In July, several major pharmaceutical companies responded to President Trump’s call to action to lower drug prices by announcing they would freeze price increases through the end of 2018. While much was made in the media about the effectiveness of the president’s request and the public announcements by some pharmaceutical companies at the time, no one really knew what the real impact would be on the actual cost of medications. Further, a recent poll by the Kaiser Family Foundation showed that 55 percent of Americans didn’t believe this strategy would be effective and sadly, they may not be wrong.
For nearly 20 years, Vizient has been tracking drug price increases for our member hospitals and each year they have exceeded the rate of inflation. In our most recent Drug Price Forecast we projected drug prices to rise by 4.92 percent, more than double the U.S. inflation rate, which was reported at 2.4 percent in July 2018.
We recently looked at eight major pharmaceutical companies (Pfizer, Merck, Novartis, Roche, Novo Nordisk, Gilead, Bayer and Astra Zeneca) that publically promised to freeze prices for the balance of 2018. While we applaud these companies for stepping forward and giving providers a level of price predictability never seen before, we shouldn’t minimize the impact of the price increases that were taken prior to July 2018. Data compiled by Vizient show those companies will have a combined effect of more than $450 million in drug price increases for Vizient members alone in 2018.
For example, while Pfizer reversed price increases on some drugs for this year, which resulted in $21.7 million in savings for Vizient members, overall they are still projected to experience $28 million in increased expenses related to price increases Pfizer passed down in January of this year.
In assessing the public promises made by the other drug manufacturers we found other items of note:
- All of the companies had already raised prices in the first half of 2018, with some raising prices more than they did in all of 2017
- One manufacturer executed a second round of price increases a few weeks prior to pledging a price freeze. As a result, Vizient members have experienced $173 million in additional costs in 2018 from the two increases.
- Merck notably pledged to reduce prices on certain drugs. Unfortunately, those drugs were not widely used so the impact was minimal.
Since the July announcements, no other manufacturers have made any public comments about price freezes. However, pharmaceutical manufacturers continue to engage in practices that drive up the cost of medications:
- Price of new products - The price of new products seems to know no bounds. New drugs, biologics and immunotherapies are entering the market at prices never seen before. Just this year we saw the introduction of voretigene neparvovec-rzyl (Luxturna™; Spark Therapeutics), the first in vivo gene therapy product to treat a rare form of vision loss, whose price for treatment of both eyes is $850,000.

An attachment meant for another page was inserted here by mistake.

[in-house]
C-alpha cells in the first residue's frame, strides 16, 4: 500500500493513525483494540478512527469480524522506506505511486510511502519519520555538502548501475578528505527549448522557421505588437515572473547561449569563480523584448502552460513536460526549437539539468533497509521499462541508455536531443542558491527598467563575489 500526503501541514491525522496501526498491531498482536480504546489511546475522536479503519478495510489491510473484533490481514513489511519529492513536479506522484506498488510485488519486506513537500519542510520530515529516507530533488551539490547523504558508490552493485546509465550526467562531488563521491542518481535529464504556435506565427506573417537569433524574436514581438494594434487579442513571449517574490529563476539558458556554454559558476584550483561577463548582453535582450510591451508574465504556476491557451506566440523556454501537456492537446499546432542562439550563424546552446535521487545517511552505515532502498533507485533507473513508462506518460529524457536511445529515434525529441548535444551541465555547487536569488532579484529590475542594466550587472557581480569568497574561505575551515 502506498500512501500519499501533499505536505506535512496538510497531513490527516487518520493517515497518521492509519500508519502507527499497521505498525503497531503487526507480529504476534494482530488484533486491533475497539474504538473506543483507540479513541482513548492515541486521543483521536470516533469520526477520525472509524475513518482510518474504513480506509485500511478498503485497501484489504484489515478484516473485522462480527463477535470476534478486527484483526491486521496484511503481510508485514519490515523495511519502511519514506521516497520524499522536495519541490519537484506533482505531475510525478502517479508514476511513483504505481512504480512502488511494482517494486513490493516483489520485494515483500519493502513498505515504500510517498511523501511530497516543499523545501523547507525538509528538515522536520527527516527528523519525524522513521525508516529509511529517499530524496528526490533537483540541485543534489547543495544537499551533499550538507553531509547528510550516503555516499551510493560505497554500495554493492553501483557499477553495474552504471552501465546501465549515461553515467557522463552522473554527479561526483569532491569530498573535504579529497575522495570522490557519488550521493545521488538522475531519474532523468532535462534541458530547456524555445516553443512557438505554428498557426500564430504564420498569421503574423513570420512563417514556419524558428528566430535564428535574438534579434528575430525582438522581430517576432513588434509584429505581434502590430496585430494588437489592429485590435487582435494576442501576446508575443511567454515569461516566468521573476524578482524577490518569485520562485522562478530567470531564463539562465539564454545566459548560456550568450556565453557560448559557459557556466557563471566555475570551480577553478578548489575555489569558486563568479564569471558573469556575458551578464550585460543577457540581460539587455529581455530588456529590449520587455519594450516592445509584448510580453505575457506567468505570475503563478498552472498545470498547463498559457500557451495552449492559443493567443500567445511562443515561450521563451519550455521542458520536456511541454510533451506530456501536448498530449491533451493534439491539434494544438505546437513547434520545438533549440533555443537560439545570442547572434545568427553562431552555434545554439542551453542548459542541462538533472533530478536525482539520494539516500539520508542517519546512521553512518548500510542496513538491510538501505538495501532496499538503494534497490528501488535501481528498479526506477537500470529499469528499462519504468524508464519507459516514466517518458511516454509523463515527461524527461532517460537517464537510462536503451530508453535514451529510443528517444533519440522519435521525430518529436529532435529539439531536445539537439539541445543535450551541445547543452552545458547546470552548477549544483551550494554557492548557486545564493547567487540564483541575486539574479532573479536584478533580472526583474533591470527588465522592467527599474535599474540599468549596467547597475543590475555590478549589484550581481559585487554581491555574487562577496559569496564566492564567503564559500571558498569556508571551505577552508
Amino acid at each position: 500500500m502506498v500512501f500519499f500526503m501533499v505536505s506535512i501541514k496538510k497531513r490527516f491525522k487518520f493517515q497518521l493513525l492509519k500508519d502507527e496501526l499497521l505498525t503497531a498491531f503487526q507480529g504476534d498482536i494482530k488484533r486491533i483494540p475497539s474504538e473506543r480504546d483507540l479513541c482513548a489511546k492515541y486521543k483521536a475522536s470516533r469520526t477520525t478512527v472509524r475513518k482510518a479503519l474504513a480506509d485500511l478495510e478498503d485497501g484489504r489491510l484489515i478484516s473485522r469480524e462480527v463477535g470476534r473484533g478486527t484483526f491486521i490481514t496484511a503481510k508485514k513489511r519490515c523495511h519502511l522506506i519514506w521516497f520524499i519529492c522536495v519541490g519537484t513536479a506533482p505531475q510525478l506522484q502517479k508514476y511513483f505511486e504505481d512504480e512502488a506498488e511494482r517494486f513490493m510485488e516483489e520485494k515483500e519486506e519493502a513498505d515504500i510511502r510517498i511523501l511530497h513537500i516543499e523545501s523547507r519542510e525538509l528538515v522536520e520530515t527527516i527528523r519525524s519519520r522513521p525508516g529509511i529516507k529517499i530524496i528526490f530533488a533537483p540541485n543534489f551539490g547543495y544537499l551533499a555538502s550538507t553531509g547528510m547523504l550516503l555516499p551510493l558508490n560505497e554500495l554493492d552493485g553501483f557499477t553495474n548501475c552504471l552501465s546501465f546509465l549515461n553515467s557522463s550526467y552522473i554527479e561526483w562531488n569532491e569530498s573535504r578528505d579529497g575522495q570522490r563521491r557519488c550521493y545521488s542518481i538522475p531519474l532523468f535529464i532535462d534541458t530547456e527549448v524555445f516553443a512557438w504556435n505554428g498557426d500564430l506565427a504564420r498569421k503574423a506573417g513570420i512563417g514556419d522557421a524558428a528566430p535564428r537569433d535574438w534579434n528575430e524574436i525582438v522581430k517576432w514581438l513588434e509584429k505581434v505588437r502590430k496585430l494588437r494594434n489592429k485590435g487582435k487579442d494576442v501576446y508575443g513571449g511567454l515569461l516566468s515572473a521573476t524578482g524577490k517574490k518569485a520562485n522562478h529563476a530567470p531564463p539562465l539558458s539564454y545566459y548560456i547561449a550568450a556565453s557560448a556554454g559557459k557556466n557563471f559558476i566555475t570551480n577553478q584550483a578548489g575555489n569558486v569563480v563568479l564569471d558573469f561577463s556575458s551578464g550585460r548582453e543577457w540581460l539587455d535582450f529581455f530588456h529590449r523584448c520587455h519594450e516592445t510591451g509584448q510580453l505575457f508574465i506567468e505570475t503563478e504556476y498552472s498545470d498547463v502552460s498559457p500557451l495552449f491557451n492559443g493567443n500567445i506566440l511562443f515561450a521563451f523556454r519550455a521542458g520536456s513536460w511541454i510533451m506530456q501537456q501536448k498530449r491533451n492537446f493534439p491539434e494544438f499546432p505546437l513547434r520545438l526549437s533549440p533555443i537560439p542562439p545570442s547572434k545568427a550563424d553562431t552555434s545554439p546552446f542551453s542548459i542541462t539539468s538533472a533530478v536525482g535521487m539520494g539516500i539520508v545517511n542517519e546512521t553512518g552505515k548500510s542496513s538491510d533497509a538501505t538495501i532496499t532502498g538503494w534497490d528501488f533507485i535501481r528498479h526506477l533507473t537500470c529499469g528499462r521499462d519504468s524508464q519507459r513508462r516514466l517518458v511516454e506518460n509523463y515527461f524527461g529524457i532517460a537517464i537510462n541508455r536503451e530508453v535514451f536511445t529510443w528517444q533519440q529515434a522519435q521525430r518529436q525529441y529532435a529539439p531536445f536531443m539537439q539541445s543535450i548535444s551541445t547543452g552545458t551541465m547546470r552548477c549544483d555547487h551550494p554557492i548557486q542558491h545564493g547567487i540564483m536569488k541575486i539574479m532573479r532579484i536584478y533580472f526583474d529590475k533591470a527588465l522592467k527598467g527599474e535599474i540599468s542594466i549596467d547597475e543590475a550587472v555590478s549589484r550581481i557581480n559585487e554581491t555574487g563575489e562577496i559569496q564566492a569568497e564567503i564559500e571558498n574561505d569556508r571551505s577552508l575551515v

- Blocking competition - Companies continue to use litigation and other market strategies to block market entry for generics and biosimilars. As reported in our last Drug Price Forecast, this has a substantial impact considering that 79 percent of the projected price inflation for the next 12 months will be caused by drugs with no competition.
The great unknown in all of this is what will happen in early 2019. Will any of the more than 200 manufacturers who have not yet publicly commented about price freezes step up and commit to not raising prices? Or, will pharmaceutical companies resume raising prices as usual? Will the president again try to publicly pressure drug companies? And, will the next round of price increases be even larger to make up for the increases they didn’t take in 2018? 2019 may be shaping up to be a watershed year for pharmaceutical pricing practices.
About the author. In his role as senior vice president of pharmacy services, Dan Kistner has oversight for an expanded pharmacy program that links analytics, strategic sourcing and pharmacy networks into one team, while setting the strategic direction to ensure that members maximize value by utilizing the industry’s leading GPO pharmacy program. Kistner joined Vizient through the MedAssets integration and his most recent role at MedAssets was as general manager, where he led the pharmacy group by using customer insight and data to drive value for clients and the pharmacy program. Kistner has a diverse background in the pharmaceutical industry with experience in retail, hospital, specialty, pharmacy benefits management, supply chain management and mail order.